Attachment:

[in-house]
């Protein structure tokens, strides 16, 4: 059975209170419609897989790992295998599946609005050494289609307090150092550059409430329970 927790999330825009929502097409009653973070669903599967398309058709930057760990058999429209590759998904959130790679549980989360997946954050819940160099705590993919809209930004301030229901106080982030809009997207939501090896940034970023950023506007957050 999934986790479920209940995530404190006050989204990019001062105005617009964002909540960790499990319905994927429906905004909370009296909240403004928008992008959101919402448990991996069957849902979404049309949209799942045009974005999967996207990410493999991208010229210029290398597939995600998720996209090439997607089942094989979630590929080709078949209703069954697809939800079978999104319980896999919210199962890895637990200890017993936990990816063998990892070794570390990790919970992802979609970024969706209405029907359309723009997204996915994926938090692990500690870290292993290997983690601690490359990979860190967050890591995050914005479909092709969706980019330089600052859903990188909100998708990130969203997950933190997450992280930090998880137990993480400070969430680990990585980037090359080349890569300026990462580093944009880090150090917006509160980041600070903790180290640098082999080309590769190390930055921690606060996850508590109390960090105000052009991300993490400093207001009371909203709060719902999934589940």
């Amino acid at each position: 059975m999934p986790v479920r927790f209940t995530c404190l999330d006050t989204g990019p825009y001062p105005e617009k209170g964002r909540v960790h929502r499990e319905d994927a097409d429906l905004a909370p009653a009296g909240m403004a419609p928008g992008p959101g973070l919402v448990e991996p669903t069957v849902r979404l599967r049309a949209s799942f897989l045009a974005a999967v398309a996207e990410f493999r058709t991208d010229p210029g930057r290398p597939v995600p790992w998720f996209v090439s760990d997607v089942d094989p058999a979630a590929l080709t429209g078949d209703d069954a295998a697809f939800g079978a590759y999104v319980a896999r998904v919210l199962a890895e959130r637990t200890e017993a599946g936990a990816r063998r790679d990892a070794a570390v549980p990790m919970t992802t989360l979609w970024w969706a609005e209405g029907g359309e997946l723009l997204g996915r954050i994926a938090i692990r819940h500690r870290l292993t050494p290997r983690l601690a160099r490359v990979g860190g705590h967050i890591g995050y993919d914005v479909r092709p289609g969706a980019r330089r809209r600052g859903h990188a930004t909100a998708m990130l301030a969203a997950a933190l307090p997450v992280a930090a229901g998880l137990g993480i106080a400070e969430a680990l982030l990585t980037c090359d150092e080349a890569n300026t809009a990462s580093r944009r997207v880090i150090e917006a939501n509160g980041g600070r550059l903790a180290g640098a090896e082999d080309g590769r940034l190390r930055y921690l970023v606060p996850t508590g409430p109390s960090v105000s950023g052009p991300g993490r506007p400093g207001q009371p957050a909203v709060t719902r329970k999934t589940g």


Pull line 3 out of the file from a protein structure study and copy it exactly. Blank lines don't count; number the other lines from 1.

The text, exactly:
């Amino acid at each position: 059975m999934p986790v479920r927790f209940t995530c404190l999330d006050t989204g990019p825009y001062p105005e617009k209170g964002r909540v960790h929502r499990e319905d994927a097409d429906l905004a909370p009653a009296g909240m403004a419609p928008g992008p959101g973070l919402v448990e991996p669903t069957v849902r979404l599967r049309a949209s799942f897989l045009a974005a999967v398309a996207e990410f493999r058709t991208d010229p210029g930057r290398p597939v995600p790992w998720f996209v090439s760990d997607v089942d094989p058999a979630a590929l080709t429209g078949d209703d069954a295998a697809f939800g079978a590759y999104v319980a896999r998904v919210l199962a890895e959130r637990t200890e017993a599946g936990a990816r063998r790679d990892a070794a570390v549980p990790m919970t992802t989360l979609w970024w969706a609005e209405g029907g359309e997946l723009l997204g996915r954050i994926a938090i692990r819940h500690r870290l292993t050494p290997r983690l601690a160099r490359v990979g860190g705590h967050i890591g995050y993919d914005v479909r092709p289609g969706a980019r330089r809209r600052g859903h990188a930004t909100a998708m990130l301030a969203a997950a933190l307090p997450v992280a930090a229901g998880l137990g993480i106080a400070e969430a680990l982030l990585t980037c090359d150092e080349a890569n300026t809009a990462s580093r944009r997207v880090i150090e917006a939501n509160g980041g600070r550059l903790a180290g640098a090896e082999d080309g590769r940034l190390r930055y921690l970023v606060p996850t508590g409430p109390s960090v105000s950023g052009p991300g993490r506007p400093g207001q009371p957050a909203v709060t719902r329970k999934t589940g």